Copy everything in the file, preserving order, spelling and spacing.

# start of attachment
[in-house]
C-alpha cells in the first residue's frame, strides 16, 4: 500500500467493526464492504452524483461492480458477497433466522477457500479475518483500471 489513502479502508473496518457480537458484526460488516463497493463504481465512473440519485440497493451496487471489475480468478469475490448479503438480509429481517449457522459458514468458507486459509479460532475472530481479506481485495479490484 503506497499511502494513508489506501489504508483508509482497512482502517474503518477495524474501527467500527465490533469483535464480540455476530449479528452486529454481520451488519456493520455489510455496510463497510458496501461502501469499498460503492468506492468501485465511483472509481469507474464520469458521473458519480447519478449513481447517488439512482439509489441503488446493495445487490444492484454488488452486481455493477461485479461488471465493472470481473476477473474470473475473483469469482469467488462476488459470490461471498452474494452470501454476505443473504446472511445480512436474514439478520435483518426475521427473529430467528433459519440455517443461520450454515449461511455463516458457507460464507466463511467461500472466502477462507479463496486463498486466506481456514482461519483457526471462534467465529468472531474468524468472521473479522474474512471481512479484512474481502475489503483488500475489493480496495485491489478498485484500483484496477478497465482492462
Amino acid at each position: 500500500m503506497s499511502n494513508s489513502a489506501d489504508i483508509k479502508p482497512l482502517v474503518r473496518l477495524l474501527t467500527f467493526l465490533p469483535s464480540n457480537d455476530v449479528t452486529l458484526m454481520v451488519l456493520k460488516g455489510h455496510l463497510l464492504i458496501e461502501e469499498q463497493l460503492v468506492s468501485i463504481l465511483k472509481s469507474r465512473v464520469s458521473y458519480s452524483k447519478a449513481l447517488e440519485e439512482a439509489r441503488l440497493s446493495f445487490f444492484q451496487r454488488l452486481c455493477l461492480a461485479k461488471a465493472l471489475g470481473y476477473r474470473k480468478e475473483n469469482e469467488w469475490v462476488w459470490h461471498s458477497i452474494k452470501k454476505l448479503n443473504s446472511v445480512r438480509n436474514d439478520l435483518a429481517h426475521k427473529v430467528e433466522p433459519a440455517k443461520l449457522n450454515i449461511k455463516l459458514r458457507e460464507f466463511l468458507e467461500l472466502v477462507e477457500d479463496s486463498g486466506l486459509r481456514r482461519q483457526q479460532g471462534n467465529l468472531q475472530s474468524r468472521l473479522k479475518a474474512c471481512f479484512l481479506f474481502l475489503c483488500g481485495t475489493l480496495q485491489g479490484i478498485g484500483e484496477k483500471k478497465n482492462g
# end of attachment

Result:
[in-house]
C-alpha cells in the first residue's frame, strides 16, 4: 500500500467493526464492504452524483461492480458477497433466522477457500479475518483500471 489513502479502508473496518457480537458484526460488516463497493463504481465512473440519485440497493451496487471489475480468478469475490448479503438480509429481517449457522459458514468458507486459509479460532475472530481479506481485495479490484 503506497499511502494513508489506501489504508483508509482497512482502517474503518477495524474501527467500527465490533469483535464480540455476530449479528452486529454481520451488519456493520455489510455496510463497510458496501461502501469499498460503492468506492468501485465511483472509481469507474464520469458521473458519480447519478449513481447517488439512482439509489441503488446493495445487490444492484454488488452486481455493477461485479461488471465493472470481473476477473474470473475473483469469482469467488462476488459470490461471498452474494452470501454476505443473504446472511445480512436474514439478520435483518426475521427473529430467528433459519440455517443461520450454515449461511455463516458457507460464507466463511467461500472466502477462507479463496486463498486466506481456514482461519483457526471462534467465529468472531474468524468472521473479522474474512471481512479484512474481502475489503483488500475489493480496495485491489478498485484500483484496477478497465482492462
Amino acid at each position: 500500500m503506497s499511502n494513508s489513502a489506501d489504508i483508509k479502508p482497512l482502517v474503518r473496518l477495524l474501527t467500527f467493526l465490533p469483535s464480540n457480537d455476530v449479528t452486529l458484526m454481520v451488519l456493520k460488516g455489510h455496510l463497510l464492504i458496501e461502501e469499498q463497493l460503492v468506492s468501485i463504481l465511483k472509481s469507474r465512473v464520469s458521473y458519480s452524483k447519478a449513481l447517488e440519485e439512482a439509489r441503488l440497493s446493495f445487490f444492484q451496487r454488488l452486481c455493477l461492480a461485479k461488471a465493472l471489475g470481473y476477473r474470473k480468478e475473483n469469482e469467488w469475490v462476488w459470490h461471498s458477497i452474494k452470501k454476505l448479503n443473504s446472511v445480512r438480509n436474514d439478520l435483518a429481517h426475521k427473529v430467528e433466522p433459519a440455517k443461520l449457522n450454515i449461511k455463516l459458514r458457507e460464507f466463511l468458507e467461500l472466502v477462507e477457500d479463496s486463498g486466506l486459509r481456514r482461519q483457526q479460532g471462534n467465529l468472531q475472530s474468524r468472521l473479522k479475518a474474512c471481512f479484512l481479506f474481502l475489503c483488500g481485495t475489493l480496495q485491489g479490484i478498485g484500483e484496477k483500471k478497465n482492462g